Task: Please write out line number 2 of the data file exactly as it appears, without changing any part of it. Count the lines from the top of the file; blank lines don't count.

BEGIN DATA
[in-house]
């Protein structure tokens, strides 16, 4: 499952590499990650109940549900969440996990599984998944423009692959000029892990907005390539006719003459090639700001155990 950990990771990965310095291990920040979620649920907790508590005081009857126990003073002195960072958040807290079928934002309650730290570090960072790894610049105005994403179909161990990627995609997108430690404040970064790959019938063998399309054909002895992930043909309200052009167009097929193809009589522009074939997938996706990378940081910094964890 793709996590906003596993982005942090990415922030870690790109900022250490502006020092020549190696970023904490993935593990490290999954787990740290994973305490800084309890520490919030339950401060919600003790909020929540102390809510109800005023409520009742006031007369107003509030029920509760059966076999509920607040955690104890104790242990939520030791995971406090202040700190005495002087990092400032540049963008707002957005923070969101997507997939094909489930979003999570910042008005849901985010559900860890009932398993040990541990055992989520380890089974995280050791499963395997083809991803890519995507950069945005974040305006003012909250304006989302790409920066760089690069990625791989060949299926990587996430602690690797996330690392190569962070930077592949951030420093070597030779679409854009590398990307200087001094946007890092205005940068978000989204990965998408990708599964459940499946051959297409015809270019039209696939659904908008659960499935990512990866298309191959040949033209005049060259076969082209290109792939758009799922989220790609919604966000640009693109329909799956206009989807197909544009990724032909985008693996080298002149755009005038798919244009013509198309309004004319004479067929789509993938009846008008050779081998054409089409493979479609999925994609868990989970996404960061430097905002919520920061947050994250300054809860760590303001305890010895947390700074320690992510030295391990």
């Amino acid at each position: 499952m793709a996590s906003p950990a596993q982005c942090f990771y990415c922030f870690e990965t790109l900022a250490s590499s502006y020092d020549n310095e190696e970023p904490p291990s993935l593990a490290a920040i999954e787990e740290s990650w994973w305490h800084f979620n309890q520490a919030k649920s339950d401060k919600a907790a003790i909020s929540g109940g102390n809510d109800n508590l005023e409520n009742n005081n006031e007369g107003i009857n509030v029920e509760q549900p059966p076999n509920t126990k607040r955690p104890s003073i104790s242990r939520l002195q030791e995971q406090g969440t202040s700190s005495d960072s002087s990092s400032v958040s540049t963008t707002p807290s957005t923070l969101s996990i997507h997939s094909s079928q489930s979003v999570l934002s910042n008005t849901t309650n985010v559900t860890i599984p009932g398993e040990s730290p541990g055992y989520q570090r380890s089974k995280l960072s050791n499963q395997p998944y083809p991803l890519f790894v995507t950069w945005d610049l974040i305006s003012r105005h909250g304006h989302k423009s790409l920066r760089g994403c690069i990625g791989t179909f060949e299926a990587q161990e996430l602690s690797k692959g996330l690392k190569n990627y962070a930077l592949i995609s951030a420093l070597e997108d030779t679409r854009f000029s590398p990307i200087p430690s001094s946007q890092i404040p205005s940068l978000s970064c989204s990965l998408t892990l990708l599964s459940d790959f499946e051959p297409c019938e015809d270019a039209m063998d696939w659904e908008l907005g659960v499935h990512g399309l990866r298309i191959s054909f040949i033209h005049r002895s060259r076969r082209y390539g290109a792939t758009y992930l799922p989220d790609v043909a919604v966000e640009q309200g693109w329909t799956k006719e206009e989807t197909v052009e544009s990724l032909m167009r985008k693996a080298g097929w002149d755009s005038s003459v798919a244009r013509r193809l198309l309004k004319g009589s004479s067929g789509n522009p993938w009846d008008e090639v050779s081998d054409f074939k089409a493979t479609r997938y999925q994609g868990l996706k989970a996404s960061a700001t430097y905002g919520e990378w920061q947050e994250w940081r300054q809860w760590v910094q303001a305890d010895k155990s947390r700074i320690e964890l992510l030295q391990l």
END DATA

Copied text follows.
């Protein structure tokens, strides 16, 4: 499952590499990650109940549900969440996990599984998944423009692959000029892990907005390539006719003459090639700001155990 950990990771990965310095291990920040979620649920907790508590005081009857126990003073002195960072958040807290079928934002309650730290570090960072790894610049105005994403179909161990990627995609997108430690404040970064790959019938063998399309054909002895992930043909309200052009167009097929193809009589522009074939997938996706990378940081910094964890 793709996590906003596993982005942090990415922030870690790109900022250490502006020092020549190696970023904490993935593990490290999954787990740290994973305490800084309890520490919030339950401060919600003790909020929540102390809510109800005023409520009742006031007369107003509030029920509760059966076999509920607040955690104890104790242990939520030791995971406090202040700190005495002087990092400032540049963008707002957005923070969101997507997939094909489930979003999570910042008005849901985010559900860890009932398993040990541990055992989520380890089974995280050791499963395997083809991803890519995507950069945005974040305006003012909250304006989302790409920066760089690069990625791989060949299926990587996430602690690797996330690392190569962070930077592949951030420093070597030779679409854009590398990307200087001094946007890092205005940068978000989204990965998408990708599964459940499946051959297409015809270019039209696939659904908008659960499935990512990866298309191959040949033209005049060259076969082209290109792939758009799922989220790609919604966000640009693109329909799956206009989807197909544009990724032909985008693996080298002149755009005038798919244009013509198309309004004319004479067929789509993938009846008008050779081998054409089409493979479609999925994609868990989970996404960061430097905002919520920061947050994250300054809860760590303001305890010895947390700074320690992510030295391990």